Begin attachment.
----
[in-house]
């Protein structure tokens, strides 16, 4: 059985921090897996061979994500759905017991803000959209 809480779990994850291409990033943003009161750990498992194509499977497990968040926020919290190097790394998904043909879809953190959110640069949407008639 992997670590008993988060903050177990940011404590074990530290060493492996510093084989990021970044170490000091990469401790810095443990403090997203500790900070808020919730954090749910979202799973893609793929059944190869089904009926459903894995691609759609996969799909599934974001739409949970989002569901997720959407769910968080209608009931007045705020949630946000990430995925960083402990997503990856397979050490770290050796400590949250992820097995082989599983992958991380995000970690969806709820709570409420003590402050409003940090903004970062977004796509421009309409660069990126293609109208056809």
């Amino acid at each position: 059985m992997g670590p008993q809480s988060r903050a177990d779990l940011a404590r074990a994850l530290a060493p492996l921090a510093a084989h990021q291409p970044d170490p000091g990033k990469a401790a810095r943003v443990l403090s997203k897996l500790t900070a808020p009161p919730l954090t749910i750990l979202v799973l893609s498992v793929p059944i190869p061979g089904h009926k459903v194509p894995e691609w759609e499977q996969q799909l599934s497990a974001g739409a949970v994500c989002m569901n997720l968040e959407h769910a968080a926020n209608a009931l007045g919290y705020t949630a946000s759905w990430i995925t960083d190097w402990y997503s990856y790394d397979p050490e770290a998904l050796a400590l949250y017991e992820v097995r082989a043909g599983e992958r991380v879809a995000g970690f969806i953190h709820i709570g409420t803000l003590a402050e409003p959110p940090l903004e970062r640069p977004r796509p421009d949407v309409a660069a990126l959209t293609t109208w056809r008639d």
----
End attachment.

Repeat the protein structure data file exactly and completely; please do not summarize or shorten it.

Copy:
[in-house]
């Protein structure tokens, strides 16, 4: 059985921090897996061979994500759905017991803000959209 809480779990994850291409990033943003009161750990498992194509499977497990968040926020919290190097790394998904043909879809953190959110640069949407008639 992997670590008993988060903050177990940011404590074990530290060493492996510093084989990021970044170490000091990469401790810095443990403090997203500790900070808020919730954090749910979202799973893609793929059944190869089904009926459903894995691609759609996969799909599934974001739409949970989002569901997720959407769910968080209608009931007045705020949630946000990430995925960083402990997503990856397979050490770290050796400590949250992820097995082989599983992958991380995000970690969806709820709570409420003590402050409003940090903004970062977004796509421009309409660069990126293609109208056809």
């Amino acid at each position: 059985m992997g670590p008993q809480s988060r903050a177990d779990l940011a404590r074990a994850l530290a060493p492996l921090a510093a084989h990021q291409p970044d170490p000091g990033k990469a401790a810095r943003v443990l403090s997203k897996l500790t900070a808020p009161p919730l954090t749910i750990l979202v799973l893609s498992v793929p059944i190869p061979g089904h009926k459903v194509p894995e691609w759609e499977q996969q799909l599934s497990a974001g739409a949970v994500c989002m569901n997720l968040e959407h769910a968080a926020n209608a009931l007045g919290y705020t949630a946000s759905w990430i995925t960083d190097w402990y997503s990856y790394d397979p050490e770290a998904l050796a400590l949250y017991e992820v097995r082989a043909g599983e992958r991380v879809a995000g970690f969806i953190h709820i709570g409420t803000l003590a402050e409003p959110p940090l903004e970062r640069p977004r796509p421009d949407v309409a660069a990126l959209t293609t109208w056809r008639d």